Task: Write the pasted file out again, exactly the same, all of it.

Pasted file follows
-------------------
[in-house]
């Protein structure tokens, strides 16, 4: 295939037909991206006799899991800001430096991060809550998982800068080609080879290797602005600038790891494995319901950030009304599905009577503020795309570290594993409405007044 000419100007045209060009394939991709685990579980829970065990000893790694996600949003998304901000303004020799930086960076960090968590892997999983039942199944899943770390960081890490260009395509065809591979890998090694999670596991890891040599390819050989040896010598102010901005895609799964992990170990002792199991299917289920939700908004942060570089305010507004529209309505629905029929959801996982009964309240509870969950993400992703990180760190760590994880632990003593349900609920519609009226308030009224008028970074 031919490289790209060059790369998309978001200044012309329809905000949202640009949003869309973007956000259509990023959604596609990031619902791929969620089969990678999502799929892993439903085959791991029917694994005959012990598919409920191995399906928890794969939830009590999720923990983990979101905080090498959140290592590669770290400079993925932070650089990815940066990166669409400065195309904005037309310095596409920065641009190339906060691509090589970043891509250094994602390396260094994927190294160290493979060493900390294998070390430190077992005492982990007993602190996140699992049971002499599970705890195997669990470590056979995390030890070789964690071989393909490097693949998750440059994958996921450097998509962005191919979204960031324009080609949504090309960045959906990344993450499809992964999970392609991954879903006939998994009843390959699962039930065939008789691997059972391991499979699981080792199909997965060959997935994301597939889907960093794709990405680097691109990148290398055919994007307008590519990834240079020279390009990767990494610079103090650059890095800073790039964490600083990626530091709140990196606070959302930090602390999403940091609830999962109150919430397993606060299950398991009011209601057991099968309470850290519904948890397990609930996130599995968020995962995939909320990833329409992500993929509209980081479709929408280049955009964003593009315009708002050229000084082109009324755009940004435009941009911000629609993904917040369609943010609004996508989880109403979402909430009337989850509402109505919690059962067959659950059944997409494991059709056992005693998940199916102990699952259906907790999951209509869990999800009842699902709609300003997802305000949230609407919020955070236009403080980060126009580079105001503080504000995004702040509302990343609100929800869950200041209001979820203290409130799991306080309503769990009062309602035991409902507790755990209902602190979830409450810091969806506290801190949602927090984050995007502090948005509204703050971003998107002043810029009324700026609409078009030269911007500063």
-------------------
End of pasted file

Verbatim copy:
[in-house]
């Protein structure tokens, strides 16, 4: 295939037909991206006799899991800001430096991060809550998982800068080609080879290797602005600038790891494995319901950030009304599905009577503020795309570290594993409405007044 000419100007045209060009394939991709685990579980829970065990000893790694996600949003998304901000303004020799930086960076960090968590892997999983039942199944899943770390960081890490260009395509065809591979890998090694999670596991890891040599390819050989040896010598102010901005895609799964992990170990002792199991299917289920939700908004942060570089305010507004529209309505629905029929959801996982009964309240509870969950993400992703990180760190760590994880632990003593349900609920519609009226308030009224008028970074 031919490289790209060059790369998309978001200044012309329809905000949202640009949003869309973007956000259509990023959604596609990031619902791929969620089969990678999502799929892993439903085959791991029917694994005959012990598919409920191995399906928890794969939830009590999720923990983990979101905080090498959140290592590669770290400079993925932070650089990815940066990166669409400065195309904005037309310095596409920065641009190339906060691509090589970043891509250094994602390396260094994927190294160290493979060493900390294998070390430190077992005492982990007993602190996140699992049971002499599970705890195997669990470590056979995390030890070789964690071989393909490097693949998750440059994958996921450097998509962005191919979204960031324009080609949504090309960045959906990344993450499809992964999970392609991954879903006939998994009843390959699962039930065939008789691997059972391991499979699981080792199909997965060959997935994301597939889907960093794709990405680097691109990148290398055919994007307008590519990834240079020279390009990767990494610079103090650059890095800073790039964490600083990626530091709140990196606070959302930090602390999403940091609830999962109150919430397993606060299950398991009011209601057991099968309470850290519904948890397990609930996130599995968020995962995939909320990833329409992500993929509209980081479709929408280049955009964003593009315009708002050229000084082109009324755009940004435009941009911000629609993904917040369609943010609004996508989880109403979402909430009337989850509402109505919690059962067959659950059944997409494991059709056992005693998940199916102990699952259906907790999951209509869990999800009842699902709609300003997802305000949230609407919020955070236009403080980060126009580079105001503080504000995004702040509302990343609100929800869950200041209001979820203290409130799991306080309503769990009062309602035991409902507790755990209902602190979830409450810091969806506290801190949602927090984050995007502090948005509204703050971003998107002043810029009324700026609409078009030269911007500063």